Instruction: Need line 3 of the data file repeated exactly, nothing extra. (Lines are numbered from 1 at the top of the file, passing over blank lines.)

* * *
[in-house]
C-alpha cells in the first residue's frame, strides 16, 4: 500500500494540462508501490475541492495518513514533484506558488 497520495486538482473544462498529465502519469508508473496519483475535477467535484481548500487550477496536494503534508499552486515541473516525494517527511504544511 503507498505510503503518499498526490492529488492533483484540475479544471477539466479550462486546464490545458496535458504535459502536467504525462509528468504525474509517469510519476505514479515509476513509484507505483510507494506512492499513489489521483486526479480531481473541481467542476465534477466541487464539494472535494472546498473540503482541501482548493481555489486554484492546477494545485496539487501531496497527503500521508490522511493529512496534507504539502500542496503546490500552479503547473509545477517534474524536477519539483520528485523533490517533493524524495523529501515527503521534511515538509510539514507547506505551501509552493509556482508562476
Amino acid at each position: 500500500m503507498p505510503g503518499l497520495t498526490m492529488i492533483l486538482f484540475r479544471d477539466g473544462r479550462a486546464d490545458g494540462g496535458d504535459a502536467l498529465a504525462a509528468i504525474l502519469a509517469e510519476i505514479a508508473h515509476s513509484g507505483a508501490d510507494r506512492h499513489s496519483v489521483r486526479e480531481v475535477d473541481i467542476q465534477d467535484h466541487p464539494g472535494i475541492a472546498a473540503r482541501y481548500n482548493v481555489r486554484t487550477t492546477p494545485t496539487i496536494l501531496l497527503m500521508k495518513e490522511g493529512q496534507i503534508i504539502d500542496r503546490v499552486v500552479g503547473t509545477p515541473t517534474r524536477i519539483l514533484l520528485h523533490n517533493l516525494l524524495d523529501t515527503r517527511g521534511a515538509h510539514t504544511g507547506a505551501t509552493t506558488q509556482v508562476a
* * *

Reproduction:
Amino acid at each position: 500500500m503507498p505510503g503518499l497520495t498526490m492529488i492533483l486538482f484540475r479544471d477539466g473544462r479550462a486546464d490545458g494540462g496535458d504535459a502536467l498529465a504525462a509528468i504525474l502519469a509517469e510519476i505514479a508508473h515509476s513509484g507505483a508501490d510507494r506512492h499513489s496519483v489521483r486526479e480531481v475535477d473541481i467542476q465534477d467535484h466541487p464539494g472535494i475541492a472546498a473540503r482541501y481548500n482548493v481555489r486554484t487550477t492546477p494545485t496539487i496536494l501531496l497527503m500521508k495518513e490522511g493529512q496534507i503534508i504539502d500542496r503546490v499552486v500552479g503547473t509545477p515541473t517534474r524536477i519539483l514533484l520528485h523533490n517533493l516525494l524524495d523529501t515527503r517527511g521534511a515538509h510539514t504544511g507547506a505551501t509552493t506558488q509556482v508562476a